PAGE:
A 'comprehensive strategy' on ISIS in Syria - some points for the UK

Kristyan Benedict - on Twitter as @KreaseChan

Civilians in Syria are being subjected to appalling human rights violations committed by the Syrian government and many armed opposition groups. These violations amount to war crimes and in the case of those committed by the Syrian government, are so systematic and widespread that they constitute crimes against humanity.

Amnesty International generally neither condemns nor condones the resort to the use of force in international relations, nor does it make any comments or pass judgment on the arguments justifying the use of force. In the context of the armed conflict in Syria, Amnesty International has not called for armed intervention but continues to push for the international community to undertake a range of measures to protect civilians and prevent further crimes under international law, including crimes against humanity, being committed.

It is critical that all parties involved in the conflict respect fully international humanitarian law (the laws of war) and applicable human rights law. Amnesty International calls on all parties to comply with international humanitarian law, particularly in relation to the protection of civilian lives. In particular, all parties must:

· Refrain from targeting civilians or civilian objects

· Refrain from carrying out indiscriminate and disproportionate attacks

· Refrain from using weapons which are inherently indiscriminate or otherwise prohibited under international humanitarian law, including cluster munitions

· Take all necessary precautions in attacks to spare civilians, including by issuing warnings to civilians wherever feasible, and paying particular heed to the fact that detainees are being held in military bases and facilities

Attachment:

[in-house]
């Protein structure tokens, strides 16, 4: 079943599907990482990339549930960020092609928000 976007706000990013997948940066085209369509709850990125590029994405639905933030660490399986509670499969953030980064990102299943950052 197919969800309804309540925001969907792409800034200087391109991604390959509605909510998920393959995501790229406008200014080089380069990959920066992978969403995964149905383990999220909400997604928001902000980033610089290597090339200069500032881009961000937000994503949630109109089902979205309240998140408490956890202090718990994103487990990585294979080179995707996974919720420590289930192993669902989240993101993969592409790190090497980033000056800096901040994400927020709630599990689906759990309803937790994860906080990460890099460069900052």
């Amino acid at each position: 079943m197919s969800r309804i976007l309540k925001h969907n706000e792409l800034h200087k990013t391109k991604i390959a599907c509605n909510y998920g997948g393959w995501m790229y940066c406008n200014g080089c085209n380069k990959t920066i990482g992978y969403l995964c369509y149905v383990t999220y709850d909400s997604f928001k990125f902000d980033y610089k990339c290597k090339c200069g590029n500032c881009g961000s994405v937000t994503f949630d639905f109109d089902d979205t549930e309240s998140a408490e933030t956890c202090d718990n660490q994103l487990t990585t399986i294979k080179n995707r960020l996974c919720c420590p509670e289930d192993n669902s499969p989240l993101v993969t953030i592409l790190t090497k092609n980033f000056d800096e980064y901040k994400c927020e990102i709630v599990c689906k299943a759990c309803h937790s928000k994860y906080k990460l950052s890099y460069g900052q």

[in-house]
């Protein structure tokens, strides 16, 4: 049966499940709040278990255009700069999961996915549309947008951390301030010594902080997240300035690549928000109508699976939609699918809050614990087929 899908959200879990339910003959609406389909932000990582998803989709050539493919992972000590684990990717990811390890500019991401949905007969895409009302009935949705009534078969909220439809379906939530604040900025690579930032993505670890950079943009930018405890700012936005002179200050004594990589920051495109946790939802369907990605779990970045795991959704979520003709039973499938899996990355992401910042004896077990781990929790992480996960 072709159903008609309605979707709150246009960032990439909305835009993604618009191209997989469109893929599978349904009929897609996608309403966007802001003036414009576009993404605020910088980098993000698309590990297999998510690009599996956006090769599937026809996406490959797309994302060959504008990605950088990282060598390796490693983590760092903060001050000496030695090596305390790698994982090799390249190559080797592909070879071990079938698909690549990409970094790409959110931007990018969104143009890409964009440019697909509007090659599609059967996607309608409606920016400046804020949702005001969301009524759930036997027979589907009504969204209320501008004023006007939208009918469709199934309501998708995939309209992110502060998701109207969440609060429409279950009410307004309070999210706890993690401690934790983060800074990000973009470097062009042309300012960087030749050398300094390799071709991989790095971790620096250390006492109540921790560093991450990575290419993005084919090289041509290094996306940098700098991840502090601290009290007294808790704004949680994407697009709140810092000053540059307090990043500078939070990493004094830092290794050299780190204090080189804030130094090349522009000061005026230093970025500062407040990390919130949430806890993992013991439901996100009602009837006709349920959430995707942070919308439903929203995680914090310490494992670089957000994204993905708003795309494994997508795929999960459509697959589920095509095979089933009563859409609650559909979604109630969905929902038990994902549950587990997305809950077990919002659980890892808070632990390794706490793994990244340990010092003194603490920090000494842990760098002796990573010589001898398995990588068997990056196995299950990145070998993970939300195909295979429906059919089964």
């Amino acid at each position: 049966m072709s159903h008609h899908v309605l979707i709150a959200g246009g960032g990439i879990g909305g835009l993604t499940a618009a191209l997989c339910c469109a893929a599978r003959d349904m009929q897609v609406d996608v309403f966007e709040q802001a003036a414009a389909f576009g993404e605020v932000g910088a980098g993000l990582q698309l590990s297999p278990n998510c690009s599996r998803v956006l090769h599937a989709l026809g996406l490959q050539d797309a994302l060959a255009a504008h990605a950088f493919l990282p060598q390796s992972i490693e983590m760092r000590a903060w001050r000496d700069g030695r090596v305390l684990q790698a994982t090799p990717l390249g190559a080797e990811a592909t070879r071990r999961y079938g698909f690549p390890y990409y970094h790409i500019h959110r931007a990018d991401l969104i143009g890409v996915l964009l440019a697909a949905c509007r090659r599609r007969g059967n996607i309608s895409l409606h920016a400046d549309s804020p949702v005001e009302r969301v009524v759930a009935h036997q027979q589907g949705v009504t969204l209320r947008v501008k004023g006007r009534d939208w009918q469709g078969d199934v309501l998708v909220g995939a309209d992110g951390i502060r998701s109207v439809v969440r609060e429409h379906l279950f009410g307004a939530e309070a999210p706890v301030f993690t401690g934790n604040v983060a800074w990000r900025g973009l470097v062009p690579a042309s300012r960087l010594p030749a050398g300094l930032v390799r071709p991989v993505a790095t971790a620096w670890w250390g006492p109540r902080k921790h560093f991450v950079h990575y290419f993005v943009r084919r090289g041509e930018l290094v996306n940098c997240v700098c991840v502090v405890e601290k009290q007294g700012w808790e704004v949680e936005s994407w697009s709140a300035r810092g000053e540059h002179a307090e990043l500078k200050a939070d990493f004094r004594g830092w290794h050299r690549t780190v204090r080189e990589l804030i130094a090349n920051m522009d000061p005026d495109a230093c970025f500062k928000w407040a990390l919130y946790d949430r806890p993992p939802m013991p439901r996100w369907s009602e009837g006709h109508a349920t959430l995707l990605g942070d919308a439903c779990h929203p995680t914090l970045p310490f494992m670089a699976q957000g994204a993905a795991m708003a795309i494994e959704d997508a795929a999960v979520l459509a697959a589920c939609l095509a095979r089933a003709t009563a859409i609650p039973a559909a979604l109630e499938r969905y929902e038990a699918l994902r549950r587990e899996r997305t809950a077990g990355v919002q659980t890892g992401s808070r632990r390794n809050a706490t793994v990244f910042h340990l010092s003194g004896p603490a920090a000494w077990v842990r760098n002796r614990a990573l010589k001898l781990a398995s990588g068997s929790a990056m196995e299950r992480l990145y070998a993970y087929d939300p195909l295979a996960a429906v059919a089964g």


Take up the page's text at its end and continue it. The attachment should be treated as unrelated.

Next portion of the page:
· Take precautions to protect civilians under their control against the effect of attacks, including avoiding, to the extent feasible, locating military objectives within or near densely populated areas, and removing, where feasible, civilians from the vicinity of military objectives

· Refrain from using civilians to render military objectives immune from attack (that is, as human shields).

Key objectives/recommendations to the UK government

Amnesty International has reported on grave human rights abuses committed by Islamic State in both Syria and Iraq, though the Syrian government is responsible for far more civilian deaths. To be effective any strategy to respond to Islamic State must take place within the context of a comprehensive strategy to deter and prevent further human rights violations and abuses across Syria.

At the UN Security Council

Amnesty International has called for the UN Security Council to ensure that obstacles to the implementation of the provisions of Resolutions 2139, 2165 and 2191 (that relate to respecting human rights and international humanitarian law) are addressed. When the UN Security Council adopted Resolution 2139 it committed to “take further steps” if the provisions of the resolution was violated. Given that they continue to be violated flagrantly by all parties, the UK should push and encourage other states to push for the following additional measures to be taken:

· Insisting that the UN-mandated Commission of Inquiry be given access to Syria to investigate allegations of war crimes and crimes against humanity committed by all parties to the conflict and access all persons deprived of their liberty;

· Supporting the work of the Joint Investigative Mechanism to identify the perpetrators of chemical weapons attacks;

· Passing a follow up-resolution, introduced by France, that calls on the Syrian government to end the use of barrel bombs on civilian areas;

· Imposing targeted sanctions on individuals responsible for ordering or committing serious violations of international humanitarian law and human rights abuses;

· Imposing a comprehensive arms embargo on the Syrian government given the irrefutable evidence that it has used arms to commit systematic and widespread crimes under international humanitarian law (thereby complementing the arms embargos already imposed on the armed group calling itself Islamic State and the al-Nusra Front under Resolution 2170);